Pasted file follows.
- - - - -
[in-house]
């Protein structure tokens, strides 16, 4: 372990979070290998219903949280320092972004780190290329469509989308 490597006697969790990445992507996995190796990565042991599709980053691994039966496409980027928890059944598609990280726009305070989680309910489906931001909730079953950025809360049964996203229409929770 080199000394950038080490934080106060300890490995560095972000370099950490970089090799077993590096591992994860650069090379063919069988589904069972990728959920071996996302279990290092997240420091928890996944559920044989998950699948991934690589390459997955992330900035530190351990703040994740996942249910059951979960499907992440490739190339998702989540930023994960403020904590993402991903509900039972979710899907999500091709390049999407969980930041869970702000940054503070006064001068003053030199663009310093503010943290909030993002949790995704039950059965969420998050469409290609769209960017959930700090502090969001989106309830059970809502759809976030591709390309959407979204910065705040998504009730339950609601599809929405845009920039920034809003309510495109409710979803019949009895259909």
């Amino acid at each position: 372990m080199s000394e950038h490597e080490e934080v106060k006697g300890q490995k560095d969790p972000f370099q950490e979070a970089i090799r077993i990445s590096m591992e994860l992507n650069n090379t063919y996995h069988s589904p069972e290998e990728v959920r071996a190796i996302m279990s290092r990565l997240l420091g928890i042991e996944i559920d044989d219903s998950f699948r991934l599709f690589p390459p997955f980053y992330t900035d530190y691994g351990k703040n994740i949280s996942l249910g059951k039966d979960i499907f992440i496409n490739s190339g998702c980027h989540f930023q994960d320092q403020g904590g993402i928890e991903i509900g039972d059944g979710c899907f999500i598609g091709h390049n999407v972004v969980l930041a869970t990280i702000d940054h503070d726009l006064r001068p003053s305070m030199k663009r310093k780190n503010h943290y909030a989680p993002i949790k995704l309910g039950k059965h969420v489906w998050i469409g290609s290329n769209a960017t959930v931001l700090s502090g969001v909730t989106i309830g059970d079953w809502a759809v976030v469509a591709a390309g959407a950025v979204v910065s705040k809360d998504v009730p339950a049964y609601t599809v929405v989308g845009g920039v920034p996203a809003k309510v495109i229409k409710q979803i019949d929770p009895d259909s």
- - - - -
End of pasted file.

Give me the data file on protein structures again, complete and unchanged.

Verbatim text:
[in-house]
């Protein structure tokens, strides 16, 4: 372990979070290998219903949280320092972004780190290329469509989308 490597006697969790990445992507996995190796990565042991599709980053691994039966496409980027928890059944598609990280726009305070989680309910489906931001909730079953950025809360049964996203229409929770 080199000394950038080490934080106060300890490995560095972000370099950490970089090799077993590096591992994860650069090379063919069988589904069972990728959920071996996302279990290092997240420091928890996944559920044989998950699948991934690589390459997955992330900035530190351990703040994740996942249910059951979960499907992440490739190339998702989540930023994960403020904590993402991903509900039972979710899907999500091709390049999407969980930041869970702000940054503070006064001068003053030199663009310093503010943290909030993002949790995704039950059965969420998050469409290609769209960017959930700090502090969001989106309830059970809502759809976030591709390309959407979204910065705040998504009730339950609601599809929405845009920039920034809003309510495109409710979803019949009895259909």
């Amino acid at each position: 372990m080199s000394e950038h490597e080490e934080v106060k006697g300890q490995k560095d969790p972000f370099q950490e979070a970089i090799r077993i990445s590096m591992e994860l992507n650069n090379t063919y996995h069988s589904p069972e290998e990728v959920r071996a190796i996302m279990s290092r990565l997240l420091g928890i042991e996944i559920d044989d219903s998950f699948r991934l599709f690589p390459p997955f980053y992330t900035d530190y691994g351990k703040n994740i949280s996942l249910g059951k039966d979960i499907f992440i496409n490739s190339g998702c980027h989540f930023q994960d320092q403020g904590g993402i928890e991903i509900g039972d059944g979710c899907f999500i598609g091709h390049n999407v972004v969980l930041a869970t990280i702000d940054h503070d726009l006064r001068p003053s305070m030199k663009r310093k780190n503010h943290y909030a989680p993002i949790k995704l309910g039950k059965h969420v489906w998050i469409g290609s290329n769209a960017t959930v931001l700090s502090g969001v909730t989106i309830g059970d079953w809502a759809v976030v469509a591709a390309g959407a950025v979204v910065s705040k809360d998504v009730p339950a049964y609601t599809v929405v989308g845009g920039v920034p996203a809003k309510v495109i229409k409710q979803i019949d929770p009895d259909s």